How You Can Help Your Daughter To Be Body Confident: Change Your Body Talk


How To Build Positive Body Image In Teens


There’s a body image crisis unfolding amongst teen girls. They want tiny waists, flat stomachs, and box gaps and they’re willing to starve themselves to achieve their goals. Being smart, funny, and compassionate doesn’t carry as much weight as it used to. In 2014 self-worth is measured in kilograms.

Do you model body bashing?

Do you model body bashing?

Women seem to be pre-programed to disapprove of their bodies. It doesn’t matter whether we’re a size 6 or a size 16 – we’ll always find a way to body bash. We’ll focus on how much we hate our thighs and ignore the fact that we have killer abs or be so fixated on the width of our hips that we forget about our lengthy legs. We beat ourselves up for being too tall, too short, too curvy, not curvy enough, not pretty enough, not thin enough…not perfect enough.

We body bash and make ourselves miserable. But you know what’s worse? We’re passing it on to our daughters.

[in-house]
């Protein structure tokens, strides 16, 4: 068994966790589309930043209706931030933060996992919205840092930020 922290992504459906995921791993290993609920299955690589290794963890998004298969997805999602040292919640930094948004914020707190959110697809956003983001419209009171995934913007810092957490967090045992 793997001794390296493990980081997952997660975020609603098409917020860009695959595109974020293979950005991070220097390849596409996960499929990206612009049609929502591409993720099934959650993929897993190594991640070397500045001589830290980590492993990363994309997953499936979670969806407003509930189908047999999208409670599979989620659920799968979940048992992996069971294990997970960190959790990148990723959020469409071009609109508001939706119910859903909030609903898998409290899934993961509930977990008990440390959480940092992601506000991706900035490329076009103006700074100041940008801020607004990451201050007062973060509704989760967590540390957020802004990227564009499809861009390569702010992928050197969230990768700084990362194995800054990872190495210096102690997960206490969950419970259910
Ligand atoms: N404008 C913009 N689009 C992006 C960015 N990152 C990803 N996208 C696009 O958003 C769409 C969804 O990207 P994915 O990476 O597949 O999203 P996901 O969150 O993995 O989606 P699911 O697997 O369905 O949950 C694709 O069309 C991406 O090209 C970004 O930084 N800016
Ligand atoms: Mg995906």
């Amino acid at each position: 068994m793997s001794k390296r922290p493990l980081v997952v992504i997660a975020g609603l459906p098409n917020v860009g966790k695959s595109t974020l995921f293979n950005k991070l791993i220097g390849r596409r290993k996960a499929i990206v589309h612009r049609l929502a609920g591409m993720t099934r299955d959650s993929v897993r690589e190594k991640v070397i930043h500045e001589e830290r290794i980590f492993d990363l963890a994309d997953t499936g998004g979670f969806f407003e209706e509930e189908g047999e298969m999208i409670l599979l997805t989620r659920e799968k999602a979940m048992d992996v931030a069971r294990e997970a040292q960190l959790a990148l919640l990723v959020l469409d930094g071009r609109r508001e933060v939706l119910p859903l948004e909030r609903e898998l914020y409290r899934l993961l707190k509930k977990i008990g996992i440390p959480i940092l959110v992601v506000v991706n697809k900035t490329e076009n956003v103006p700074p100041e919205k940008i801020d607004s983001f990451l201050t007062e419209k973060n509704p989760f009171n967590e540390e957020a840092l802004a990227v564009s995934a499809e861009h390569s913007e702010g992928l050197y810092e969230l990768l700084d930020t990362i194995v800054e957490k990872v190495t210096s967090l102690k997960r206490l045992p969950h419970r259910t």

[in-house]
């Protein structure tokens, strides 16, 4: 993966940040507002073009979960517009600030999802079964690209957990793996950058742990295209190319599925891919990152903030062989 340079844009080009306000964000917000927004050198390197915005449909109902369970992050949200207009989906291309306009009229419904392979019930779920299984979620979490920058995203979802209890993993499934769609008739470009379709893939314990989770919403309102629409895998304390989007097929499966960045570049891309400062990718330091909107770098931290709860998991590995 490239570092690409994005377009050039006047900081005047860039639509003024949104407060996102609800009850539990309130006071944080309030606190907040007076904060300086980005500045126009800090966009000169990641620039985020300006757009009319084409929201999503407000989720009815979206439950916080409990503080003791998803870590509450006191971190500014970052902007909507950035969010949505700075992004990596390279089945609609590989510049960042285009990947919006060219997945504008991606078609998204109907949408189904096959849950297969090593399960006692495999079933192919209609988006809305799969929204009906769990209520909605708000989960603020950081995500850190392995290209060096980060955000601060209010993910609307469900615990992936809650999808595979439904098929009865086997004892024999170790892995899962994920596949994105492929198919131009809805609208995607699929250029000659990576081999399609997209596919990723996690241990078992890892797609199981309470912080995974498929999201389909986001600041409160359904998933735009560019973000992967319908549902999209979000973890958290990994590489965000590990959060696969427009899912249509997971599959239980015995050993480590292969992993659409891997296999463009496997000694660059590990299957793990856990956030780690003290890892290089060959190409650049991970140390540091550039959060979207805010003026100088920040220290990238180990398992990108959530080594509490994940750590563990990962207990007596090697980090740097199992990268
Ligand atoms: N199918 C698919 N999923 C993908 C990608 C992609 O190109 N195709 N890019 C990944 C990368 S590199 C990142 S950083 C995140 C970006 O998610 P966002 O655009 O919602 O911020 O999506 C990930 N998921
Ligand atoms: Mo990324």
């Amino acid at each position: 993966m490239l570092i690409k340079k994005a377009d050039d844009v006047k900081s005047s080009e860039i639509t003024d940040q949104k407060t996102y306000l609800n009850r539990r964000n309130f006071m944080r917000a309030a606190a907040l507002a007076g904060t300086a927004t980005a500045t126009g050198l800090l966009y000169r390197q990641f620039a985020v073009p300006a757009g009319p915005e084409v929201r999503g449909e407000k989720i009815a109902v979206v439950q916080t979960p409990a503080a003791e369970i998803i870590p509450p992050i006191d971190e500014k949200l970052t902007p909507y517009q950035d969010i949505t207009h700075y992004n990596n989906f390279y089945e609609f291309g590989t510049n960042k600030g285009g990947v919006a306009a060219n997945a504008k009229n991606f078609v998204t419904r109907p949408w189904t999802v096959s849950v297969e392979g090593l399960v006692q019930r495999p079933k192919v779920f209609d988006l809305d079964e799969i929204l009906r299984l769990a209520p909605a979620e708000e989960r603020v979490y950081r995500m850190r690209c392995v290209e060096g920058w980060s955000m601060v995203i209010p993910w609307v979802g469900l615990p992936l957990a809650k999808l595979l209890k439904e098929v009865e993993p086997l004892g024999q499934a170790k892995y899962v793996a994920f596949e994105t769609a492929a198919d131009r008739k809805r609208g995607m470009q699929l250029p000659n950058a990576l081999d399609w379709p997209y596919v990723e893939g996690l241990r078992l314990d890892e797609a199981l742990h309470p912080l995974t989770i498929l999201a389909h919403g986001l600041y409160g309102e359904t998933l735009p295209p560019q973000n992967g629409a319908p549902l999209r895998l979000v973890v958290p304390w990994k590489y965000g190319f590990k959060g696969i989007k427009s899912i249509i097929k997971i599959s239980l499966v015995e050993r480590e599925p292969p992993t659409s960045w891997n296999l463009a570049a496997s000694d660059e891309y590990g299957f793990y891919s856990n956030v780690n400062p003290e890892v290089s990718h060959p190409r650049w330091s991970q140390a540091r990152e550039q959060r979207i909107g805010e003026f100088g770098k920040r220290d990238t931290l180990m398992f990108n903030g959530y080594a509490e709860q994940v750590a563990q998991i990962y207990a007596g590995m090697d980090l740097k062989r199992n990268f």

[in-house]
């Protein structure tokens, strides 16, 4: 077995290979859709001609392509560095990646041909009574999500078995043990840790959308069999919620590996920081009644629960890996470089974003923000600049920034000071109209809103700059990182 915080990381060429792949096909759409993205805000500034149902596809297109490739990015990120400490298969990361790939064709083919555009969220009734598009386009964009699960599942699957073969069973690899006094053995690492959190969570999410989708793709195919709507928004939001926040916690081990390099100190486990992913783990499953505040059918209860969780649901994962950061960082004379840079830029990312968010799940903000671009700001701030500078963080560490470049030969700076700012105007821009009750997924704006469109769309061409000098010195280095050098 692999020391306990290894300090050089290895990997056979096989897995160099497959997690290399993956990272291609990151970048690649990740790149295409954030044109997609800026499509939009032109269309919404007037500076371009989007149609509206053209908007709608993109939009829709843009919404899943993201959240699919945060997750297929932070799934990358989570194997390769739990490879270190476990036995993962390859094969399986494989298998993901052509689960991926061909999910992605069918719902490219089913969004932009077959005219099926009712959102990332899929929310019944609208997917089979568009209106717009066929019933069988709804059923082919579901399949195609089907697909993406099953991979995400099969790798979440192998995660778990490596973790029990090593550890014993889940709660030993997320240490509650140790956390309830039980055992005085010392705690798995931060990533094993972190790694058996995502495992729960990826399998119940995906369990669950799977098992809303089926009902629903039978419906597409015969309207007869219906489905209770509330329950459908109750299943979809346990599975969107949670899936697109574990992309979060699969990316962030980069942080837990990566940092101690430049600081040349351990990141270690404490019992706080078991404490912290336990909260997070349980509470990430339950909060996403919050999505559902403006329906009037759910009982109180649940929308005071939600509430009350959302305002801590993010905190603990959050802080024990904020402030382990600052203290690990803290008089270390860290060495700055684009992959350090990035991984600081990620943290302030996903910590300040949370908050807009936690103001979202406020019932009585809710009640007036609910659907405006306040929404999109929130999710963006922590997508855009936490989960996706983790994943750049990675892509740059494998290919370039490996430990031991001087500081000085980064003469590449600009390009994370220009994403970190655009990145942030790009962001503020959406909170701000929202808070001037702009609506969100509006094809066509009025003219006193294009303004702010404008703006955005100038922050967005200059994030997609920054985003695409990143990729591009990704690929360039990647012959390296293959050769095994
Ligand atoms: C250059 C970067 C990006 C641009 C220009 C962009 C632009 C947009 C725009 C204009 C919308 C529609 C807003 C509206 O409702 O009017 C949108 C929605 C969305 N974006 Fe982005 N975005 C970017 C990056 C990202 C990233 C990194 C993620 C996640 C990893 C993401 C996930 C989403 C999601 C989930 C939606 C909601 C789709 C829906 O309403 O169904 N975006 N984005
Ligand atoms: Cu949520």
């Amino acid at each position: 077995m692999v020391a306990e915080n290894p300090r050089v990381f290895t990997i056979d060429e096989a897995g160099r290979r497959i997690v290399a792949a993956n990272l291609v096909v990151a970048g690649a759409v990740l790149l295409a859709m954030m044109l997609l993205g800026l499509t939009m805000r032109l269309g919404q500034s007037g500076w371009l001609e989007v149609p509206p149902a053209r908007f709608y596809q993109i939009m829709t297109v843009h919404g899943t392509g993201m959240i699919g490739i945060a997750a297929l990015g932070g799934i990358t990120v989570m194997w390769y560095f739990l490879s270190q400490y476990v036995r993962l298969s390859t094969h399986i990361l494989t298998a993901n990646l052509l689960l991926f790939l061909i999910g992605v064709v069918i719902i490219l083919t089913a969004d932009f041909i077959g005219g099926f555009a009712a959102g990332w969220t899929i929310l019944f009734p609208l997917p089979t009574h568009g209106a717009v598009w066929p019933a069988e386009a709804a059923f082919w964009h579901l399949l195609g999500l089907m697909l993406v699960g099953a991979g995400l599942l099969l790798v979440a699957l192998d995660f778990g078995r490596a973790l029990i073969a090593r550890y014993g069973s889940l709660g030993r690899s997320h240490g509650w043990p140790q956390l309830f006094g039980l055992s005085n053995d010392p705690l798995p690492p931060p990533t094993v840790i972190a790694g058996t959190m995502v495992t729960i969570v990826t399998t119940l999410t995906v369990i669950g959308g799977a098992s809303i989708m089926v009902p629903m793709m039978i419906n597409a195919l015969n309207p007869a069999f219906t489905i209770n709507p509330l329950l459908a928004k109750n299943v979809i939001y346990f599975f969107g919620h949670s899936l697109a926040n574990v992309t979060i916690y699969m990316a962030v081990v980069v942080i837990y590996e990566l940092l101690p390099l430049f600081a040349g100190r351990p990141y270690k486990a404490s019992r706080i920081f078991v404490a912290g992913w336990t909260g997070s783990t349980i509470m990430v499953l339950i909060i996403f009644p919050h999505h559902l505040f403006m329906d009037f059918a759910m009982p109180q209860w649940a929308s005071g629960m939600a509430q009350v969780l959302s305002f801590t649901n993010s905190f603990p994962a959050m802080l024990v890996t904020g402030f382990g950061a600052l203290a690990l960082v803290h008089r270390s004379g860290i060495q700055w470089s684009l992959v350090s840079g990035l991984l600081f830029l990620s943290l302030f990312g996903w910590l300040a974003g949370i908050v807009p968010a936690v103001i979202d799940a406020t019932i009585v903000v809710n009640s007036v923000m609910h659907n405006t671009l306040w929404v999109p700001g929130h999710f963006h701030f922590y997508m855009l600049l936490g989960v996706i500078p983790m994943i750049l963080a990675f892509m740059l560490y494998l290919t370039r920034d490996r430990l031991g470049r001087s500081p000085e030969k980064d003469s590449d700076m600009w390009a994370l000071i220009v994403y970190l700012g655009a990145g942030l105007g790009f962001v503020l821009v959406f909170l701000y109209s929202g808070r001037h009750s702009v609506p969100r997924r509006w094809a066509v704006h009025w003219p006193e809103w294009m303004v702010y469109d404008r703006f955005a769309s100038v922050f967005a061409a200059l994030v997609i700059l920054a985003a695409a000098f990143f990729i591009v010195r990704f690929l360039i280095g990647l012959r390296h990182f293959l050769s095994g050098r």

When your daughter hears you complain about your thighs or when she witnesses you vowing to lose weight (again) it undoes everything you’ve ever done to build her body confidence. She learns that even though you’ve told her that who she is as a person is far more important than the shape and size of her body, appearance really does matter – why else would you be so upset about your own body?

If you don’t practice what you preach – neither will your daughter.

But to pass on body confidence you need to do more than just stop body bashing. Not talking about appearance at all won’t fix the problem. You need to change your body talk.

You need to find things that you like about your body and compliment yourself in front of your daughter. You need to speak positively about the appearance of other women. You need to help your daughter identify her body strengths.

Don’t be afraid to develop a positive body language. It won’t send the message that your daughter’s appearance is her greatest attribute – you can still help her to see that she is more than her appearance.

Teach your daughter that her appearance isn’t anywhere close to being the most important thing about her AND help her to find things that she likes about her body.

She’ll be unstoppable.

Dr. Sarah Hughes is a clinical psychologist and the founder of Think Clinical Psychologists. She enjoys working with children, adolescents, and adults, and specialises in anxiety, depression, postnatal depression, eating disorders, self-harm, and challenging behaviour.


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